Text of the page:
Sportsbook operators facing the Ethiopian market would have to count on players betting far less than the average in other regions, though maybe with a higher frequency. This falls in line with the main betting habits that operators can expect from players in this part of the world; a high volume of low-value bets. In Kenya, for example, players wager much less than in European markets but do so a few times a week or even several times a day.

Internet penetration also presents a challenge. Only an estimated 25% of the population is connected to the internet, and less than 40 individuals per 100 have mobile cellular subscriptions. This puts a limit on the number of possible players, though this should be viewed in the context of the country’s sizable population; 25% of 115+ million is still a significant audience.

Recent liberalization in the payments sector is creating more room for decentralized payment options, a positive development in a country where only an estimated 38% of adults 25 and over have an account with a financial institution or a mobile-money service provider.

Gambling Regulations in Ethiopia

Basically, Ethiopia is a classic gray market for online gambling. While land-based casinos and sportsbooks are legal, online gambling in Ethiopia is still in the gray-market stage of its development.

The National Lottery Association is responsible for setting regulations and issuing licenses. Reportedly, there is only one licensed casino, in Addis Ababa, that slot or roulette lovers can go to. That leaves the door open for online casino operators, either domestic or offshore; most potential Ethiopian players simply don’t have many options.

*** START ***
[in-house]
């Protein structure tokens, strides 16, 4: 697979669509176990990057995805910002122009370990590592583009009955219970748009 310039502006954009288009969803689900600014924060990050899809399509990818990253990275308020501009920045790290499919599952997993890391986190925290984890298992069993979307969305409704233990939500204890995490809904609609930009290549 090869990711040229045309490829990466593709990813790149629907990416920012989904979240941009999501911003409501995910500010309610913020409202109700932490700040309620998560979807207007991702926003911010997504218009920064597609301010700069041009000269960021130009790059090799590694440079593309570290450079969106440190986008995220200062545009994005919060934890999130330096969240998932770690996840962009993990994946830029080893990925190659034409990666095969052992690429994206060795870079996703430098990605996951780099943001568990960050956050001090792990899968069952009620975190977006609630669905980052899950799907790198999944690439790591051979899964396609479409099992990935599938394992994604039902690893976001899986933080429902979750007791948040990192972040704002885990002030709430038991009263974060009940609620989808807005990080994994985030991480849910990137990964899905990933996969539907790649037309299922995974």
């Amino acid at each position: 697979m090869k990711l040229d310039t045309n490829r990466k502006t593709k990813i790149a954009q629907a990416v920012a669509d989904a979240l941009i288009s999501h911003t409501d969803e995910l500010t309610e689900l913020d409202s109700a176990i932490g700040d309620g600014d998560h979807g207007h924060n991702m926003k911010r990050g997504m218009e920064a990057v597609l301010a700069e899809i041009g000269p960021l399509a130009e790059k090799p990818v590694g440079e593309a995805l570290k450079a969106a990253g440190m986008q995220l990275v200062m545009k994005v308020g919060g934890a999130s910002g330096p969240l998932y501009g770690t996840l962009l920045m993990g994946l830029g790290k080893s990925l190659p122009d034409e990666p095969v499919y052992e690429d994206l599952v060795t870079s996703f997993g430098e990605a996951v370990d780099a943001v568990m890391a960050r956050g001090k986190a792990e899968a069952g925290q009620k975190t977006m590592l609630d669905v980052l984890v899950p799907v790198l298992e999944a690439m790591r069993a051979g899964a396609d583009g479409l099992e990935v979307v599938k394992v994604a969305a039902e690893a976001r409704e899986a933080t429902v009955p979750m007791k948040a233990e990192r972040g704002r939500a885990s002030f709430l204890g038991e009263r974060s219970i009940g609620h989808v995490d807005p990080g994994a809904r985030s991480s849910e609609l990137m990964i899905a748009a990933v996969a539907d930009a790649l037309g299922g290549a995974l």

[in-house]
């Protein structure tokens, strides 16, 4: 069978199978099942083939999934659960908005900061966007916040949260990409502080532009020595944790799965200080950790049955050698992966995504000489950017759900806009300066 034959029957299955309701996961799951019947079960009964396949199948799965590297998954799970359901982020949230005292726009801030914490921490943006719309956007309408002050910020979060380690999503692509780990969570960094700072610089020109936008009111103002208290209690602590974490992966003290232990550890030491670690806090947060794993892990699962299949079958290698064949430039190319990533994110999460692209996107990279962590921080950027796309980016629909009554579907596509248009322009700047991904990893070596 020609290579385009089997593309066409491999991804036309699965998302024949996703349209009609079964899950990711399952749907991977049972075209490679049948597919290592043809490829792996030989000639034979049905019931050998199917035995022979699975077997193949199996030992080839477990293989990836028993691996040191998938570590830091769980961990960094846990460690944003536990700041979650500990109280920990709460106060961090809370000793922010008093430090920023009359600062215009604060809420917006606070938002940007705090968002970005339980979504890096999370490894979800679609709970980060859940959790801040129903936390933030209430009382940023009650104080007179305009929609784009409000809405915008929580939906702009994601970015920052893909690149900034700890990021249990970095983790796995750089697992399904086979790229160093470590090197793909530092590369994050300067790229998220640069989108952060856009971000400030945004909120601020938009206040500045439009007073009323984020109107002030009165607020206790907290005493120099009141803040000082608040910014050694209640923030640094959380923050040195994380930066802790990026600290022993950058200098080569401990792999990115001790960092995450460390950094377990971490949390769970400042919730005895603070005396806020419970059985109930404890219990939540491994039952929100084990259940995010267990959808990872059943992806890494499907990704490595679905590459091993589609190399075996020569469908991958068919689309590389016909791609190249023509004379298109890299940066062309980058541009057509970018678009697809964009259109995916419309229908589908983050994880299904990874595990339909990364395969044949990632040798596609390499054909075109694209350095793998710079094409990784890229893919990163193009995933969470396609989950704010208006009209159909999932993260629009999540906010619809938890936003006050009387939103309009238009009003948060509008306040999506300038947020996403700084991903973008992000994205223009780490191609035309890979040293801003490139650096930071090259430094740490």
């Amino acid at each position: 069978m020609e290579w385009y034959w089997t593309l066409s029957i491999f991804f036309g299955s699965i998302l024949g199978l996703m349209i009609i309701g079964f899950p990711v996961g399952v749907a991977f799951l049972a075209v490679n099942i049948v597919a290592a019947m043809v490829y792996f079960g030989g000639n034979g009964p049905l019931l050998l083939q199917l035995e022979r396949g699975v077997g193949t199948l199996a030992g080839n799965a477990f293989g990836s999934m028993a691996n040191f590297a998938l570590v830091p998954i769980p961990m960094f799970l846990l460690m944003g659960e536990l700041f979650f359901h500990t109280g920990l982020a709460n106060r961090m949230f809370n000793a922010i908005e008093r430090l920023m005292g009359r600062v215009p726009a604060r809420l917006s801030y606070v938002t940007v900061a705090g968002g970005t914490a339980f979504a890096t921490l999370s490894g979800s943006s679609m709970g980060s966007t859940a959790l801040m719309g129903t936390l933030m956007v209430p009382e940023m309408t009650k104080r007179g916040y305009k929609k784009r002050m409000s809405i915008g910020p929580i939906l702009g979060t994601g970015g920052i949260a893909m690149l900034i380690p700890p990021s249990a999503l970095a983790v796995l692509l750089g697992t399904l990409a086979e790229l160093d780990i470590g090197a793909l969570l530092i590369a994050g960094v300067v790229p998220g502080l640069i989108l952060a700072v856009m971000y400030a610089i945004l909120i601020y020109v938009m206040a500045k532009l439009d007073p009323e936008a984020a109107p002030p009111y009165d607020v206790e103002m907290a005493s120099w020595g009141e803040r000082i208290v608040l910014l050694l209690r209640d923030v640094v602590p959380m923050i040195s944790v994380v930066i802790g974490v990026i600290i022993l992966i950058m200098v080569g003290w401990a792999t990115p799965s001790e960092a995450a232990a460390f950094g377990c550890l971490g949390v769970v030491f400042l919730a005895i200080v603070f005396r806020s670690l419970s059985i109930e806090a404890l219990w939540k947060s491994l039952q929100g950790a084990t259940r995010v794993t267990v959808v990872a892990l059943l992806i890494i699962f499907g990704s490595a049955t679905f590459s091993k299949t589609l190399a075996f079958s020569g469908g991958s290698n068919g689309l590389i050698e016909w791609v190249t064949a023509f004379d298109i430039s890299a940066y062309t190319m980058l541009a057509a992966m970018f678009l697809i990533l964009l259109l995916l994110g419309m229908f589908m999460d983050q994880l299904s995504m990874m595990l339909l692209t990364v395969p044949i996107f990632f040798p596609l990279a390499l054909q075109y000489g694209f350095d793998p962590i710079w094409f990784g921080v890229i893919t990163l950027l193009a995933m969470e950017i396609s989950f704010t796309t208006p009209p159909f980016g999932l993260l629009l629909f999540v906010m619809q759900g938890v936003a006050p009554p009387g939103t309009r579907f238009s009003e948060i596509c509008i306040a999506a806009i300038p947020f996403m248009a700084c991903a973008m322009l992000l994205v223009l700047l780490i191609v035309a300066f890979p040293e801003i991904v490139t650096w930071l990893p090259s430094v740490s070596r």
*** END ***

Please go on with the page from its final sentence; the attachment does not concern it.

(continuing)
The only lottery is a state monopoly. However, as with casino betting, players aren’t prevented from playing lotteries run by offshore companies.

Ethiopian bettors

The balance between online sports betting and online casino gaming tilts decidedly in the former’s favor.

Sports bettors — an estimated 60% of the country’s gambling audience — usually log on to local online sportsbooks or online branches of land-based bookmakers. Casino players, without any domestic options, frequent offshore platforms, often looking for a Curaçao license to verify the brand can be trusted.

A gambling license from Curaçao will let your casino cooperate with financial institutions and leading software developers, as well as give it legitimacy in the eyes of the players.

It’s even possible that Ethiopian bettors prefer the Curaçao license to that of the country’s official regulator. While the charges were eventually dropped, several members of the National Lottery Association were accused of corruption in 2015.

As yet, there are only a handful of domestic operators. Some of the most popular local sportsbooks are Harifsport, Hulusport, Axumbet, Bestbet, and Gihon Betting.

Ethiopian punters primarily bet on football, but tennis, basketball, and (surprisingly) ice hockey can all be found on Ethiopian sportsbooks. Cricket, boxing, and MMA are also popular. European leagues like the Champions League, the Premier League, and Bundesliga all have their odds displayed on the front page of Ethiopian betting sites, and scrolling further down will yield even more worldwide options.

As always, localization is key. Most betting sites will be available in the local language, Amharic, as well as in English. Some sites offer other languages, such as Turkish or Portuguese, as well.

As mentioned above, operators would have to adjust their business model and expectations to players’ average income. With a GDP per capita of just over $900, Ethiopians simply don’t have much disposable income, and as such, the average bet will inevitably be lower.